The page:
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records and voting behaviour of Duma deputies on selected pension laws. Some of these laws were initiated by the executive, some by the legislature; some were highly political, others routine. Ideally, we might prefer to look at more votes, but relatively few Duma roll-call votes have been published that identify individual deputies' votes. The votes of individuals are re- corded only if the voting is open and the electronic method is used.39 The data in figures 6.3A to 6.3F show some clear patterns. First, attendance rates in the Duma are not impressive. According to

voting behaviour and other factors can be identified. Religion and ethnicity are the most important: Roman Catholics tend to vote Liberal and Protestants Conservative, although in Quebec a higher proportion of Protestants than Roman Catholics vote Liberal; French Canadians tend to vote Liberal, as do those who are neither Anglo-Celtic nor French. In Canada, unlike most western democracies, social class is a very weak indicator of voting behaviour. Both Liberals and Conserva- tives, but the Liberals in particular, are able to draw support from all occupational groups

(1901–76) [See also: Hypodermic Needle Theory; Media Effects; Two-Step Flow Theory] Paul Felix Lazarsfeld was an influential sociologist who pioneered various method- ologies based on quantitative analysis that came to be used to conduct research in the areas of mass communication, public opin- ion, voting behaviour, and popular culture. Born on 13 February 1901 in Vienna, Aus- tria, Lazarsfeld graduated in 1924 with a doctoral degree in mathematics from the University of Vienna. There, he remained as a mathematics instructor for the next five years. In 1929

weight to the argument that Canada's political life is distinguished by the degree to which every national trend in the voting behaviour of its citizens is contra- dicted by some important regional or provincial exception. CONCLUSION It is not surprrsrng that when even the influence of religion was blunted by regional pressures, other characteristics of the population also defied enshrinement into neat generalizations about their effects on the national outcome of the 1962 election. We have seen that almost any statement made about Canadian voting behaviour as

, and resource allocation. Time will tell if we are being unduly pessimistic. Third, and perhaps most challenging, is a reality that we have men- tioned before - union leaders' capacity for shaping member voting behaviours is limited. Both the NDP and union leadership have acknowledged this challenge. Following its disappointing perfor- 216 Unions in the Time of Revolution mance in the 2000 federal elections, when it garnered only 8.5 per cent of popular support and won thirteen seats in the House of Commons (a significant drop from the twenty-one it had won in 1997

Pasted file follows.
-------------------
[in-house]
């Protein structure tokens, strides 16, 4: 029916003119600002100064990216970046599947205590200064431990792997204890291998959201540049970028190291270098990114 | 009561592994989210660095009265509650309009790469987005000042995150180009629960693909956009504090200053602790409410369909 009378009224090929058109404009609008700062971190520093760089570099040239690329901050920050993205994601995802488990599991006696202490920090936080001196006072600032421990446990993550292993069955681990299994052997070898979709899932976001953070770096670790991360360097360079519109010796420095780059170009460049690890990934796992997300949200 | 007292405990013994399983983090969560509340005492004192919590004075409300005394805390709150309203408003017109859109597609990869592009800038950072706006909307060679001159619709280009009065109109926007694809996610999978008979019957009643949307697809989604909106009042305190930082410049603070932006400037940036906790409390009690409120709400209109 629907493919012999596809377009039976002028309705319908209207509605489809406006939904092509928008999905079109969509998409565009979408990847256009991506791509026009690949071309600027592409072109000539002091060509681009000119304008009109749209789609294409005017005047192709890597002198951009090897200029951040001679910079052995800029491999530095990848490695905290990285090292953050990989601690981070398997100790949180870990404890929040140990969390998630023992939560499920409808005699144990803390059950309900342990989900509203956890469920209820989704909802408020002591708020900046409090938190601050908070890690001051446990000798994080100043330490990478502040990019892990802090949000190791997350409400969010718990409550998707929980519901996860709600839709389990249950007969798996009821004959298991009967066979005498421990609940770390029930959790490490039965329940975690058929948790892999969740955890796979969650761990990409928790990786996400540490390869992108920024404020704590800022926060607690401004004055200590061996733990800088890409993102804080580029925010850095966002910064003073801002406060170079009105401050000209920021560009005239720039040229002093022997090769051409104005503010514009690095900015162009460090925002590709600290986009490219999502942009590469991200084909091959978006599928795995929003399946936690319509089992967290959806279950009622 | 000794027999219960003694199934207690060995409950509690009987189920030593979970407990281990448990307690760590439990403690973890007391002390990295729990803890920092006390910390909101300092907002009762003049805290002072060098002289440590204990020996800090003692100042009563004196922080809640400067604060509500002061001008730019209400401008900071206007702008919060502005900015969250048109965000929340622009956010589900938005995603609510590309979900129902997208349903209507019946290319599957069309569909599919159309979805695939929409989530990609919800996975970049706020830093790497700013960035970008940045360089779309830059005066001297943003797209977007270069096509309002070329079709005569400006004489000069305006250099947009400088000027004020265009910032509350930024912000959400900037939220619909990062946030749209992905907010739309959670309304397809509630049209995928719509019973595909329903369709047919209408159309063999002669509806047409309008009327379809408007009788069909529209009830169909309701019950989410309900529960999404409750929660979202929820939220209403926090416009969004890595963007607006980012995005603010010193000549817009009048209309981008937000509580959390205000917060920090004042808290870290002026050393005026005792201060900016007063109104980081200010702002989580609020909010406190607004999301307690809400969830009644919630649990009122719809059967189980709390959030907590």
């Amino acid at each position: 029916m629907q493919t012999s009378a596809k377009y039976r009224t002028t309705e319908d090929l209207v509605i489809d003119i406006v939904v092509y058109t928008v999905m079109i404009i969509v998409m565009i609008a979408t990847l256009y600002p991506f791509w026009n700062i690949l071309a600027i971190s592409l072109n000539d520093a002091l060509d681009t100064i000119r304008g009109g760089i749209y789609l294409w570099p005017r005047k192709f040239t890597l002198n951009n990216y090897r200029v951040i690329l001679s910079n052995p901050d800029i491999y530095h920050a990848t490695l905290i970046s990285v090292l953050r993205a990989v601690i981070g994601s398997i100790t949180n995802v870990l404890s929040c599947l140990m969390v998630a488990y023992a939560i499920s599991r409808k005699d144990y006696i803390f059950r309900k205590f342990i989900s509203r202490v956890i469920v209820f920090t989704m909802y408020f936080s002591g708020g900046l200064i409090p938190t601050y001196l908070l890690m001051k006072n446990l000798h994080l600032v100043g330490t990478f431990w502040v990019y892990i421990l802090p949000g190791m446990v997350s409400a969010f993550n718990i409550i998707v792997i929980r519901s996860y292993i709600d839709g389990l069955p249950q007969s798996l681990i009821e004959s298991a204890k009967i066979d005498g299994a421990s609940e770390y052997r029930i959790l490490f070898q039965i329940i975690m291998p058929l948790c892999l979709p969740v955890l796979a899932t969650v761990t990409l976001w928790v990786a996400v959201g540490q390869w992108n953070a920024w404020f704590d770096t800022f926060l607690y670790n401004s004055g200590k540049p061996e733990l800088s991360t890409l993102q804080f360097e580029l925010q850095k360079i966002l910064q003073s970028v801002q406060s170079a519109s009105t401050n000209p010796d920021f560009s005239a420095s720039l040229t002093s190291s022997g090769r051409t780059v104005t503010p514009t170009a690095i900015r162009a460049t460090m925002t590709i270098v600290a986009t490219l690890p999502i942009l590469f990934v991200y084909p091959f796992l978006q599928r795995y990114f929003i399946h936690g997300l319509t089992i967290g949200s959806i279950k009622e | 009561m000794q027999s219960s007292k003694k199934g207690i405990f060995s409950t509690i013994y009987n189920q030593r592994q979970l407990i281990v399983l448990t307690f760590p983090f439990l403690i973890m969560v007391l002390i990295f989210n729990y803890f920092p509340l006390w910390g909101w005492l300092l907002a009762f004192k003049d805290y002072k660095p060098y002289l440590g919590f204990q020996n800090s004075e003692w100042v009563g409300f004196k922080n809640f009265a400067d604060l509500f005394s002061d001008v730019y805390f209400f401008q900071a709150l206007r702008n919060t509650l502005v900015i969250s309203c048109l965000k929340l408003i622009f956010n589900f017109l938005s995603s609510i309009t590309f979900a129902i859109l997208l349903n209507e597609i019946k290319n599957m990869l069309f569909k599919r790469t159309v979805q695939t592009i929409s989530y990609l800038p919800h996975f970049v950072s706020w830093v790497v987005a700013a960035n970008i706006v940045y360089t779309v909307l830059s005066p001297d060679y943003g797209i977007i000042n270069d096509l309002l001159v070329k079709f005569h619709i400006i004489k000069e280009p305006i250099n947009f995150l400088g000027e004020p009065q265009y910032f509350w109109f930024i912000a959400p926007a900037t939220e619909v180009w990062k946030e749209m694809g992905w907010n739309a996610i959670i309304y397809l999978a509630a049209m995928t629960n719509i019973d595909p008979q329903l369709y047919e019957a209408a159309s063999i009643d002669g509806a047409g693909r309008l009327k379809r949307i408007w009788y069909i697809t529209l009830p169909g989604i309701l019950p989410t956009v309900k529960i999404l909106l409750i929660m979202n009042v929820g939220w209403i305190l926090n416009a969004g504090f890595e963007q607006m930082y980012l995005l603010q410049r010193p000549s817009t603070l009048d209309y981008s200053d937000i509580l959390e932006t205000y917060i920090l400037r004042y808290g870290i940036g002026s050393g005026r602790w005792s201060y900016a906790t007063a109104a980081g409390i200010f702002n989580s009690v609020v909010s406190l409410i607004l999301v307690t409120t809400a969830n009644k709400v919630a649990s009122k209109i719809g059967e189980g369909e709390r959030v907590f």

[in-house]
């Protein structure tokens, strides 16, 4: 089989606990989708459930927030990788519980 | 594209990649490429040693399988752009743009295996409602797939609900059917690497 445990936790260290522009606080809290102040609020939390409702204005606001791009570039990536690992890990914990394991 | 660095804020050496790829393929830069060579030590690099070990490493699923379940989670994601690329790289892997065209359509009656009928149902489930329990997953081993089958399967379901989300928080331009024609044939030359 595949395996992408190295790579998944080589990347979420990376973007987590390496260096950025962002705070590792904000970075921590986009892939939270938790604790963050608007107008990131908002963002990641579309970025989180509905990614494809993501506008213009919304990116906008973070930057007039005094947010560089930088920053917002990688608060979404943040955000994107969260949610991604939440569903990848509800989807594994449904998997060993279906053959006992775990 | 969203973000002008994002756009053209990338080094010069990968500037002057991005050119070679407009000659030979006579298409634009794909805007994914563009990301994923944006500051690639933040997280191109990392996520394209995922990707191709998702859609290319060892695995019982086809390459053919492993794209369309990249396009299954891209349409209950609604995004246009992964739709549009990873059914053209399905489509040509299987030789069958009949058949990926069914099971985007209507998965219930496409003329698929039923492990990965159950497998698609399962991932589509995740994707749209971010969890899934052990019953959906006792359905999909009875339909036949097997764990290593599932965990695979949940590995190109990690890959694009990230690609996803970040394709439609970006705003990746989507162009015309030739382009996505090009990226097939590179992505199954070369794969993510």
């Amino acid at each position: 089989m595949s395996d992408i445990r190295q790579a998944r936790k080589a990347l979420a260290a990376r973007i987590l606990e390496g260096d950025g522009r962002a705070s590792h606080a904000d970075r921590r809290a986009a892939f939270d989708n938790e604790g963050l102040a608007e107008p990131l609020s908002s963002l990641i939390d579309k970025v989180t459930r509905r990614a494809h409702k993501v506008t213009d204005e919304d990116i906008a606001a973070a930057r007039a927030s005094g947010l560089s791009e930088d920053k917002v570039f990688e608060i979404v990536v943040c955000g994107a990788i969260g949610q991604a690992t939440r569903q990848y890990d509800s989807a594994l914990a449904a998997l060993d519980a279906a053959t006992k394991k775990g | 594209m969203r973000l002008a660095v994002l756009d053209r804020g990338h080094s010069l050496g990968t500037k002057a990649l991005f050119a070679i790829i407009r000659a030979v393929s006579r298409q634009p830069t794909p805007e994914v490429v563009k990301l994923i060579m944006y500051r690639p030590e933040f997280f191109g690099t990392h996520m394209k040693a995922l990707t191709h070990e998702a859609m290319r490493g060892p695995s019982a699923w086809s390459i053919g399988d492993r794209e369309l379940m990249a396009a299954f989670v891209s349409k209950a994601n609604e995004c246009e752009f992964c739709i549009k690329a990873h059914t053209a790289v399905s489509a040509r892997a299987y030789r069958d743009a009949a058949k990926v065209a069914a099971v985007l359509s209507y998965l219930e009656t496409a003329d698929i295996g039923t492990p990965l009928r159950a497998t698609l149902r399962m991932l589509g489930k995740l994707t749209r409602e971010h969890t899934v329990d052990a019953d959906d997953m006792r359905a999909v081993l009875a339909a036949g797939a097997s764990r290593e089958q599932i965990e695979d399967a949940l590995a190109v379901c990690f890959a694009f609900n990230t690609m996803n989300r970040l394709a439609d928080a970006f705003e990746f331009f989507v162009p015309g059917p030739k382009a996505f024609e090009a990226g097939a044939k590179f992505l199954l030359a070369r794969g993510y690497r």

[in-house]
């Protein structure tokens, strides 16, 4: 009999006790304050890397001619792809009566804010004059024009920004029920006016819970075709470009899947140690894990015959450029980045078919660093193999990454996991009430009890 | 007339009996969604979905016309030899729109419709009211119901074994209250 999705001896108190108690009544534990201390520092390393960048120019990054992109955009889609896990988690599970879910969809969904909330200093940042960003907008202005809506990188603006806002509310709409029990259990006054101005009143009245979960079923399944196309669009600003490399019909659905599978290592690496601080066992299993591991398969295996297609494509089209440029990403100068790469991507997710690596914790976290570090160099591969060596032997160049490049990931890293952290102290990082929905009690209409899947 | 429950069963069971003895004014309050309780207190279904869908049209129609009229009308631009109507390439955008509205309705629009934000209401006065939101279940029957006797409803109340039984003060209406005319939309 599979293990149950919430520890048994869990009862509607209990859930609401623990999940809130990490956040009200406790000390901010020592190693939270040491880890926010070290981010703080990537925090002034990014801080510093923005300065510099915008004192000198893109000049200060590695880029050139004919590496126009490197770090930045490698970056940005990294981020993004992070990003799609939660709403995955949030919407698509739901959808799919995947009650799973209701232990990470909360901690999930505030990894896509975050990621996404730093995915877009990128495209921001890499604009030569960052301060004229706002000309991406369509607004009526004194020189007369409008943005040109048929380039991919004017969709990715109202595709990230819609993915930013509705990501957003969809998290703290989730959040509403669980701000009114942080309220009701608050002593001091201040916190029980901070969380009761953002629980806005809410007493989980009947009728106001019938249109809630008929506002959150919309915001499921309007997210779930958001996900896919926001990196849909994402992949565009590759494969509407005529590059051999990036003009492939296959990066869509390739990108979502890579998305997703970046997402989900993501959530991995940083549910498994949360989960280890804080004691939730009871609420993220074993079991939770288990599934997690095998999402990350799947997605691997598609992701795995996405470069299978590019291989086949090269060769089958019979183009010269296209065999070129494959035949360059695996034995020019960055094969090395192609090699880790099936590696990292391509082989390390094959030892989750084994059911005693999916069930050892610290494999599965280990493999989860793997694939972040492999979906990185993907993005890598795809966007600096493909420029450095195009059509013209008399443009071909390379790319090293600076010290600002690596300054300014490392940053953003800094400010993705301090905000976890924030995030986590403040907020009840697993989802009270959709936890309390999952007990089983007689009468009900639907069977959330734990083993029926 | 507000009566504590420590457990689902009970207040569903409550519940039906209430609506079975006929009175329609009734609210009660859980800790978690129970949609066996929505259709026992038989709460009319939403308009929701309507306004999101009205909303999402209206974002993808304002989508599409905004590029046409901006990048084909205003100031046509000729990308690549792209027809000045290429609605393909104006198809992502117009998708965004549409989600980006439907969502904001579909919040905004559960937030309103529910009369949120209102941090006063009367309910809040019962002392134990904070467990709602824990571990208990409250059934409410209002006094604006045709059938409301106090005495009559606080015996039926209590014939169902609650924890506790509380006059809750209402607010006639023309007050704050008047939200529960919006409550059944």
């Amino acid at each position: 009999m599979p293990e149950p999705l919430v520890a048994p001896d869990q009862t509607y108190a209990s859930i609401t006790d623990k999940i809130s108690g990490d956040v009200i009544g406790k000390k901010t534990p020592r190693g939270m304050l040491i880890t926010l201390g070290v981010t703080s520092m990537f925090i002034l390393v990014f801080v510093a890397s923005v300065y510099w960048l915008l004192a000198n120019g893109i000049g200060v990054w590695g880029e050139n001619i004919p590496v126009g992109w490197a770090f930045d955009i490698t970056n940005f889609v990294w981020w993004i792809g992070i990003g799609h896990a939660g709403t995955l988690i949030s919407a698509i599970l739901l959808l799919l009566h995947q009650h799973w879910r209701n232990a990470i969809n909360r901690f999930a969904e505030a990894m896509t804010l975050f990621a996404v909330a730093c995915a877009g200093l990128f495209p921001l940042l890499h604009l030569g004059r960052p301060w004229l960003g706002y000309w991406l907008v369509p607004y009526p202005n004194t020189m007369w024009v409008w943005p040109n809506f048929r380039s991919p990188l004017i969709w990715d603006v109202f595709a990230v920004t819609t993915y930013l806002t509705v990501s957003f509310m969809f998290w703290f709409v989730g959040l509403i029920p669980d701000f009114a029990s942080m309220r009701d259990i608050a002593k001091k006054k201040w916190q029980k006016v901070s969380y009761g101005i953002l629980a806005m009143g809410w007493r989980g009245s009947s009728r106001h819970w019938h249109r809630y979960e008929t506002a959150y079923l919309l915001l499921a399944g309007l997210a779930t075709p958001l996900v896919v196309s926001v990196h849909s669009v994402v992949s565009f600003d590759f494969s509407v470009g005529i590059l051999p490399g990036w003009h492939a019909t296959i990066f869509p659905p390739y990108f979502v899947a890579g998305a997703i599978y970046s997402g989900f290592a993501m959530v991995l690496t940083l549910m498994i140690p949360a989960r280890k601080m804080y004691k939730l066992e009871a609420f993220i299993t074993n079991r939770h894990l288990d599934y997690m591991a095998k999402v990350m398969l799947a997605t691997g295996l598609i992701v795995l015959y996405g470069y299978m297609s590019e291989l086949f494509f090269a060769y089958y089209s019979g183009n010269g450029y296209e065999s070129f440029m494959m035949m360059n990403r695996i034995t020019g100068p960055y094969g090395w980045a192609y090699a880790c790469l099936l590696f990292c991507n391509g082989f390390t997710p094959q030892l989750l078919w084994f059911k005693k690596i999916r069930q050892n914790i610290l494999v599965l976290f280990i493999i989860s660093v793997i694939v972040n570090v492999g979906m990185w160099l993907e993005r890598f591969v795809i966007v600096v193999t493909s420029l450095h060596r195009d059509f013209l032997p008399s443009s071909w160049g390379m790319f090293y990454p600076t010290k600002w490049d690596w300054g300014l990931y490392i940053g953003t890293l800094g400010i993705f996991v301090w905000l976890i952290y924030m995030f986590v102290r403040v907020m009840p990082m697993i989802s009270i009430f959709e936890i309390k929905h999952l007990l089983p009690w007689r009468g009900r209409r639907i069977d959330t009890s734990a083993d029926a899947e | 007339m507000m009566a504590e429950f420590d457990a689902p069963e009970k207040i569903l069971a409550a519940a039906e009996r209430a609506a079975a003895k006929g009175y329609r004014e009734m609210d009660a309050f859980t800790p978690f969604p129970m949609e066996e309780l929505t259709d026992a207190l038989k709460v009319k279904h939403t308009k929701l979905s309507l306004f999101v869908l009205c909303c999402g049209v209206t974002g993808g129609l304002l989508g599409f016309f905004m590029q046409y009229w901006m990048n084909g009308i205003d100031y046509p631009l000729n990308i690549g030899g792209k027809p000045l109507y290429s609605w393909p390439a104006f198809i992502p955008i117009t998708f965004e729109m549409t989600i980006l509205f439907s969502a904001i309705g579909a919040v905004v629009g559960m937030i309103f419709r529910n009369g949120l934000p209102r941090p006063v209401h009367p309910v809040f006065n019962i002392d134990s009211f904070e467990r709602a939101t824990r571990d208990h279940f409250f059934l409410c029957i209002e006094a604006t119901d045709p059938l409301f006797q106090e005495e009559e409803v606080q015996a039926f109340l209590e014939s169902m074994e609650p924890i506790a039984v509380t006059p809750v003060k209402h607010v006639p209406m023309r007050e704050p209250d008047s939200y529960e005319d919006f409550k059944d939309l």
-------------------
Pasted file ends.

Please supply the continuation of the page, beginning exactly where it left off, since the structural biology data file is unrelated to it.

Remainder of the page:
-length, survey-based study of voting behaviour in Canada. It took its name from Diefenbaker, the prime minister who dominated the elections in ques- tion (Regenstreif 1965). Despite their centrality to electoral politics, however, there has been surprisingly little systematic study of the impact of party leaders on vote choice in Canada. The electoral importance of party leaders has typically been linked to the nature of Canada’s major political parties and the weakness of social background characteristics in structuring vote choice (Clarke et al. 1991). The postwar party

attachments are influential determinants of electoral choice in Canada, survey evidence indicates such attach- ments tend to be weak and unstable. The flexibility of partisanship, in turn, means that highly mutable party leader images and party- issue linkages typically have important effects on voting in federal and provincial elections. The direction and strength of these short- term forces vary over time and space. For example, throughout Pierre Trudeau's tenure as Liberal leader, public reactions to him had powerful effects on voting behaviour. However, the nature of

Supreme Court Voting Behavior.” American Journal of Political Science 35 (2): 460–80. http://dx.doi.org/10.2307/2111371. Tate, C. Neal, and Panu Sittiwong. 1989. “Decision Making in the Canadian Supreme Court: Extending the Personal Attributes Model across Nations.” Journal of Politics 51 (4): 900–16. http://dx.doi.org/10.2307/2131540. Tate, C. Neal, and Torbjorn Vallinder, eds. 1995. The Global Expansion of Judicial Power. New York: New York University Press. Thomassen, Jacques A., and Jan van Deth. 1989. “How New Is Dutch Politics?” West European Politics 12 (1

health policy, 33, 44, 46, 48–9; and infra- structure projects, 155, 160; and labour policy, 137–9; and policy- making, 93–4, 172, 180–1, 182, 313; as policy watchdogs, 77, 85–6; and trade policy, 192, 201–2, 204; voting behaviour, 18, 46. See also reports Citizens’ Dialogue on Sharing Public Funds for a Better Canada (2005), 313–14 civil service. See public service Commission on Francophone Schools (New Brunswick), 248–9 compliance, 9, 16, 42, 297–300, 309 Comprehensive Economic and Trade Agreement, 198–200, 201, 202, 204 Conservative governments, 144, 198

case of coalition govern- ments (see Blais and Bodet 2006a). This is a daunting challenge, because voting behaviour specialists have over time become more and more informed about voters’ psychology and less and less informed about parties. The solution, it seems to us, is to make sure that party special- ists are involved in the study of elections. Concluding Remarks The science of politics has evolved significantly in the last century. New methods for learning about voters and parties have emerged, new the- oretical frameworks have been developed, new